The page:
2017 is set to be a strong year for commercial vehicle sales.

COURTESY: FORD - The Ford Transit saw a 22 percent growth in sales in 2016. These European-style uni-body vans are rapidly displacing the body-on-frame vans like the classic Econoline.

Sales of commercial and fleet vehicles were up dramatically in 2016, and most signs indicate that the market will continue to be strong in 2017. The sales momentum is largely due to a recovering economy and substantial automaker and government incentives on commercial vehicles.

Commercial vehicle sales include new European-style van designs in both full-size and compact formats, such as Ford's Transit and Transit Connect. Ford Transit saw 22 percent sales growth in 2016, amid 10 percent growth for the commercial van market as a whole. More than 50 percent of commercial vans sold in America in 2016 were Fords. However, Ram, Chevrolet, Nissan and Mercedes all offer similar large and small commercial van options.

"December was absolutely hair-on-fire for selling commercial vehicles, mostly for tax purposes," says Chris Babcock, Fleet Manager at Landmark Ford in Tigard. "January has been OK, but we had the weather issue."

The traditional body-on-frame commercial van is being phased out in favor of more fuel-efficient unibody models. Ford still makes the E-series van, but only in cutaway and stripped chassis models. Only GMC is still making the full-size Savana in the traditional passenger and cargo van formats.

"We have 48 different varieties of cargo vans in stock right now," says Vinnie Curletto, a commercial and fleet sales specialist at DSU Peterbilt & GMC. "The economy is at its peak and the market is growing for all vocations. So obviously, contractors and construction folks have to have equipment to get the job done. Our GMC store is a sea of white."

In 2016, commercial van sales in America totaled 463,387 units, up from 421,455 in 2015. That figure does not include sales of pickup trucks for business purposes. Pickup sales are grouped into the larger picture of almost 2.7 million trucks sold in 2016. Also missing are SUVs sold for business use, which is a smaller share but still part of the 6.3 million-unit SUV market. The story is the same with fleet passenger cars, which sold over 6 million vehicles in 2016.

COURTESY: GMC - The GMC Sierra. Businesses rushed to upgrade their vans at the end of 2016 to take advantage of a tax break and a stong economy.

Tax benefits for commercial vehicles

There are good reasons for strong commercial vehicle sales beyond a growing economy. Section 179 deductions are allowed on Federal tax returns for 2016 and 2017. The rules are a little complicated, but allow for businesses to write off amounts up to the entire purchase price of a new van or pickup truck in the year the vehicle is purchased, provided that the vehicle is used at least 50 percent of the time for business. Section 179 is a little tougher on SUVs and cars, but for many business owners, the deduction is enough to prompt a purchase.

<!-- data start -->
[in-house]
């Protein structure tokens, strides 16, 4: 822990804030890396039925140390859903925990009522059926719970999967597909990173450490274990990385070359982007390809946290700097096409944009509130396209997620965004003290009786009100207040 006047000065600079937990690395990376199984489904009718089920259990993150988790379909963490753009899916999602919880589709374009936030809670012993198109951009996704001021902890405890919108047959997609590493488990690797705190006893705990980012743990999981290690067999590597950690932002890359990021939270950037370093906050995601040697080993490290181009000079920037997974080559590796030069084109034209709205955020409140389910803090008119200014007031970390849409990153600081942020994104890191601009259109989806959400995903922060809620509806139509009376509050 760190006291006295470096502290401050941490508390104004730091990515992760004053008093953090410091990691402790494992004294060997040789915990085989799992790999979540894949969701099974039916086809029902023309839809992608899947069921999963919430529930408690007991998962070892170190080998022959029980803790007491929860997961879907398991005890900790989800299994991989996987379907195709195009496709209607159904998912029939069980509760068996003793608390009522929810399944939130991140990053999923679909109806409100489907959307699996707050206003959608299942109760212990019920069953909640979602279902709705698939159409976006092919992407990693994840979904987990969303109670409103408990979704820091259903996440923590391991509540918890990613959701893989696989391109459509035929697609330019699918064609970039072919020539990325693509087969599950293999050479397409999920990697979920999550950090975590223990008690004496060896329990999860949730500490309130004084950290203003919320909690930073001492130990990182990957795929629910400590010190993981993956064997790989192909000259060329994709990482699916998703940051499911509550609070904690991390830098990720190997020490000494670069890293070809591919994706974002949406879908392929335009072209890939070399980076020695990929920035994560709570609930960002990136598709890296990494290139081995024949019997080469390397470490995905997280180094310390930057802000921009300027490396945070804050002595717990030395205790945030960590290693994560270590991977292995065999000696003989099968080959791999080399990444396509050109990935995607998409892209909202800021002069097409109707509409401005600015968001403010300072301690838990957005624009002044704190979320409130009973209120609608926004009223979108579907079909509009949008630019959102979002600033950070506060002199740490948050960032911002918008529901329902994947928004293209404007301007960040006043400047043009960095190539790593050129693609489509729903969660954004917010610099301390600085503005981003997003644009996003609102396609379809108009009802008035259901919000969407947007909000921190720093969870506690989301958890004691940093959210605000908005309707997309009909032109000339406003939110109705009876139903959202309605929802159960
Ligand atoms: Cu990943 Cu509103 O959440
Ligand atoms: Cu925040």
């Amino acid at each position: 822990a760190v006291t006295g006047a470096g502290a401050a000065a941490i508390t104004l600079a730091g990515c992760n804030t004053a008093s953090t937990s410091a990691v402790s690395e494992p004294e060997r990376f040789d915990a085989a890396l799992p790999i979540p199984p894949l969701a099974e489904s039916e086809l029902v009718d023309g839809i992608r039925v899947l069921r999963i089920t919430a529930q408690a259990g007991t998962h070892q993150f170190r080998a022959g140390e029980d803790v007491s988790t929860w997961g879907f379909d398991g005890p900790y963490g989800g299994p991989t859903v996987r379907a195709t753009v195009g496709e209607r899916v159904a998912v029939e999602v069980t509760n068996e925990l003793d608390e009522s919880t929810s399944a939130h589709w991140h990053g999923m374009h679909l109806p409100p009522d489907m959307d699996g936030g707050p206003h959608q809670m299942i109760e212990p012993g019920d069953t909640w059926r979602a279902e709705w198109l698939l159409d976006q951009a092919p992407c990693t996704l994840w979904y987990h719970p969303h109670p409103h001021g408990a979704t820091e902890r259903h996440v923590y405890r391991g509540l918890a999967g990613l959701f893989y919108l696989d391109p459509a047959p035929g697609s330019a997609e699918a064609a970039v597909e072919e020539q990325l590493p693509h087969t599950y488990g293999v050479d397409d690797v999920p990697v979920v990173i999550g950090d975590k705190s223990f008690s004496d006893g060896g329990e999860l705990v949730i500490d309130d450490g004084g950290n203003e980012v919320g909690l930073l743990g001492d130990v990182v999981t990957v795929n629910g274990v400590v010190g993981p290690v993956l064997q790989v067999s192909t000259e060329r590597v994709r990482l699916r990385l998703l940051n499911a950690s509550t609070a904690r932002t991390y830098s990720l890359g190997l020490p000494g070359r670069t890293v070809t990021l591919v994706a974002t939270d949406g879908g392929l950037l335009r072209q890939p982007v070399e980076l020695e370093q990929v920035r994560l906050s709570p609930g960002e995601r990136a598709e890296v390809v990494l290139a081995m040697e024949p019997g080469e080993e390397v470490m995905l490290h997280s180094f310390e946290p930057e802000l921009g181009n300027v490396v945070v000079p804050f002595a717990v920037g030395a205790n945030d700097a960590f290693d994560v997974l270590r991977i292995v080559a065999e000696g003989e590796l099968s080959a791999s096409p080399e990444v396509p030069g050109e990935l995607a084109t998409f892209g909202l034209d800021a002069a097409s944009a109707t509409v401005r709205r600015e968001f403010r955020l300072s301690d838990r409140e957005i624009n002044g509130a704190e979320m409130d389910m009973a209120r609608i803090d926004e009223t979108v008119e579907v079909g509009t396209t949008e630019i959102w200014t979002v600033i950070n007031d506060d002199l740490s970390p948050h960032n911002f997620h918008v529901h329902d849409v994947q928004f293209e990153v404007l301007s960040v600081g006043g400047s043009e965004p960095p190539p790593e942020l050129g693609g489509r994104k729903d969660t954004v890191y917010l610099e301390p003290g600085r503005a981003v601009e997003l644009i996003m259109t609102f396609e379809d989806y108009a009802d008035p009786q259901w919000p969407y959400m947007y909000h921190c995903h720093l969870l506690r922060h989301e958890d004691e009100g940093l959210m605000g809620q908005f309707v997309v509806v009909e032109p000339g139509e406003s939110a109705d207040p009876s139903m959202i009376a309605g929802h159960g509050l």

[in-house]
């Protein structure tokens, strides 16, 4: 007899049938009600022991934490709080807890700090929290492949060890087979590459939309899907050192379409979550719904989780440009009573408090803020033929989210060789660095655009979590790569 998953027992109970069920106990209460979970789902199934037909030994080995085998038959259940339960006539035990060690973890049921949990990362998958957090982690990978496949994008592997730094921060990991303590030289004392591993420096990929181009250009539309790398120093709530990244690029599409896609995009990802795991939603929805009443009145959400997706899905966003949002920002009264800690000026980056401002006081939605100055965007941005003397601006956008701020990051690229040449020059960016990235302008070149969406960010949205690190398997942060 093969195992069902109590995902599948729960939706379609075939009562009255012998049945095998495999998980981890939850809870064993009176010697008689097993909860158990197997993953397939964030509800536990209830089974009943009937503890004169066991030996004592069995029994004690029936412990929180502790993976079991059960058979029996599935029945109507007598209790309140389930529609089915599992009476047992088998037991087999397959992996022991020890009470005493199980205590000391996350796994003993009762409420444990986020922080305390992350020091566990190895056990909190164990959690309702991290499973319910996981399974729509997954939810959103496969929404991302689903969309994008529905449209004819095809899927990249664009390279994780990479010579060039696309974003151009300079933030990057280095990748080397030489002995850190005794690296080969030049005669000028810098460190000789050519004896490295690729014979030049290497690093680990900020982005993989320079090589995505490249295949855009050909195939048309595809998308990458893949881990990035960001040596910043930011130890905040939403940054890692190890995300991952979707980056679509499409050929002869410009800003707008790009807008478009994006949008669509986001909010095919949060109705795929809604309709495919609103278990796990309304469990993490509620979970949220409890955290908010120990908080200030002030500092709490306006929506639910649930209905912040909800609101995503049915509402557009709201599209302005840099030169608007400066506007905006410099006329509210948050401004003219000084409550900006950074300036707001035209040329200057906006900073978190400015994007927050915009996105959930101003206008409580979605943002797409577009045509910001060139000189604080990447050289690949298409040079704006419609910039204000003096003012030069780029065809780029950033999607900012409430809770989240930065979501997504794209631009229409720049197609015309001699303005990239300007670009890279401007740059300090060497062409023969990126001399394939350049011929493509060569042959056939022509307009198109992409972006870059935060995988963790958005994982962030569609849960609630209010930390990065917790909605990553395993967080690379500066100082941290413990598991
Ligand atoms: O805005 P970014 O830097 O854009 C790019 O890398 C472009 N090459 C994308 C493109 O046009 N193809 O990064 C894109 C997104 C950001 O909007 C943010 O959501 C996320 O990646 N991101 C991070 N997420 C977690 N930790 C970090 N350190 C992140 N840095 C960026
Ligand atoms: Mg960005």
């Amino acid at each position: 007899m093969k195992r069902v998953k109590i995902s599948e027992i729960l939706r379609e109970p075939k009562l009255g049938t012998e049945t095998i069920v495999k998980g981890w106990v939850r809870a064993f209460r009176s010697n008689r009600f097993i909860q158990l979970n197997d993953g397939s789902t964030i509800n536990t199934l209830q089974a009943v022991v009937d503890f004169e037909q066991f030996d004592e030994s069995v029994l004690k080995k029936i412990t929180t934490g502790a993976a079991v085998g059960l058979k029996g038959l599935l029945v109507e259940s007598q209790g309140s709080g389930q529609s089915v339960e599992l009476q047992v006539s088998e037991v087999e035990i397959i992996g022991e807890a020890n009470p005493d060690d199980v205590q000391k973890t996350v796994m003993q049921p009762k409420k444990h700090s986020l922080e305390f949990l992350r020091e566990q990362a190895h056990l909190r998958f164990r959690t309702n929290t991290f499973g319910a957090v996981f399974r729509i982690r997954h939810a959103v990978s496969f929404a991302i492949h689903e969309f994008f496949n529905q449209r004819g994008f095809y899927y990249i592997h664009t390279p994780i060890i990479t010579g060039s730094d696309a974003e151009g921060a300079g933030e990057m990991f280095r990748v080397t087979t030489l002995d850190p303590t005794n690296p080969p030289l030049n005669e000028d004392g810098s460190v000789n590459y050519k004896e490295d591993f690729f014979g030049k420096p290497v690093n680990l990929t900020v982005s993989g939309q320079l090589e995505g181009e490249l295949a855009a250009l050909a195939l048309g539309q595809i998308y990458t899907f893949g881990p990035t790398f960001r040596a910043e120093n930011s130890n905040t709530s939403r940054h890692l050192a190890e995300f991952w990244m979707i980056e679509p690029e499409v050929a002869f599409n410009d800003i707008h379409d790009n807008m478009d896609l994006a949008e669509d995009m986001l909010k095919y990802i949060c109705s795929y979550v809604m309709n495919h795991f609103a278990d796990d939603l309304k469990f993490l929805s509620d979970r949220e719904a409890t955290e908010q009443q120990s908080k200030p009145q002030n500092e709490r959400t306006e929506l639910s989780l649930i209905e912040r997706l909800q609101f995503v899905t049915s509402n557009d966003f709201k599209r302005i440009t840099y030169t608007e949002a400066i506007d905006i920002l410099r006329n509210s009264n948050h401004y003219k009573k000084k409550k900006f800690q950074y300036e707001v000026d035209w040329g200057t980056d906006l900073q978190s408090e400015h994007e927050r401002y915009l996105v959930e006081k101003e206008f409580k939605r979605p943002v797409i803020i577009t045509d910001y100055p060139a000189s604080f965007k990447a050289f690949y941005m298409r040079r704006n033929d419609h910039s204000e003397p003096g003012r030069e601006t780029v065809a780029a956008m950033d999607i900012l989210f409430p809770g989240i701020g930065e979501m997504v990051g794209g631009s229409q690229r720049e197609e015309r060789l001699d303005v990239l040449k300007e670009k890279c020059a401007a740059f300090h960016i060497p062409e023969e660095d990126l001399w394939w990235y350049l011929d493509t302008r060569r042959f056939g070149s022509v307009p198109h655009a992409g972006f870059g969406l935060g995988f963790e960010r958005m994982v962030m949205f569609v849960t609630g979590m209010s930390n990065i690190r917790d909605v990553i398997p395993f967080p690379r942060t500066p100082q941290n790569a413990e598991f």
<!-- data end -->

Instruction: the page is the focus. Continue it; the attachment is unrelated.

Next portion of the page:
"Section 179 comes and goes, but it's good for this year," Curletto says, adding, "I always refer them back to their accountant."

Depending on the nature of a business, it may make more sense to lease a commercial vehicle and write the cost off as an expense rather than to purchase the vehicle outright and depreciate the entire amount under Section 179.

"There are different ways to go about it," Curletto notes. "If the business is personal, an LLC, or a corporation, it makes a difference. The downside is that in commercial lending, the interest rate is a little higher. People who are based outside of Oregon often prefer to lease vehicles and pay month-to-month because of taxes. If they lease for two years, they'll only be taxed for two years, rather than for the whole balance. That's another good question for your tax guy."

Available incentives

For those determined enough to go out in the January weather, dealers have been offering some attractive prices on commercial deals.

"Right now's a real good time to buy because we're in the middle of the model year changeover," Babcock says. "There are a lot of 2016 vehicles and a lot of 2017s. The manufacturers have given us some pretty good incentives and discounts on the 2016 models in order to sell what's on the lot, and the 2017s have a lot of cool new technology."

Curletto agrees, saying, "Our 2017 models just arrived last week. GMC's foundation is the Duramax diesel. The Duramax has been out for several years, and our resale value is huge because people don't want to get rid of them. It's a great long-term investment."

A strong used vehicle market

If buying a new van, pickup or SUV isn't in the cards, signs show that the pre-owned market is likely to have a steady supply of older models. According to the National Truck Equipment Association, state and local governments are likely to replace aging fleets in an era of tax revenue growth, and many municipalities have put off replacement vehicle purchases in recent years. Corporate fleet purchases are also expected to stay on pace from recent years, creating a sizable stock of surplus vehicles.

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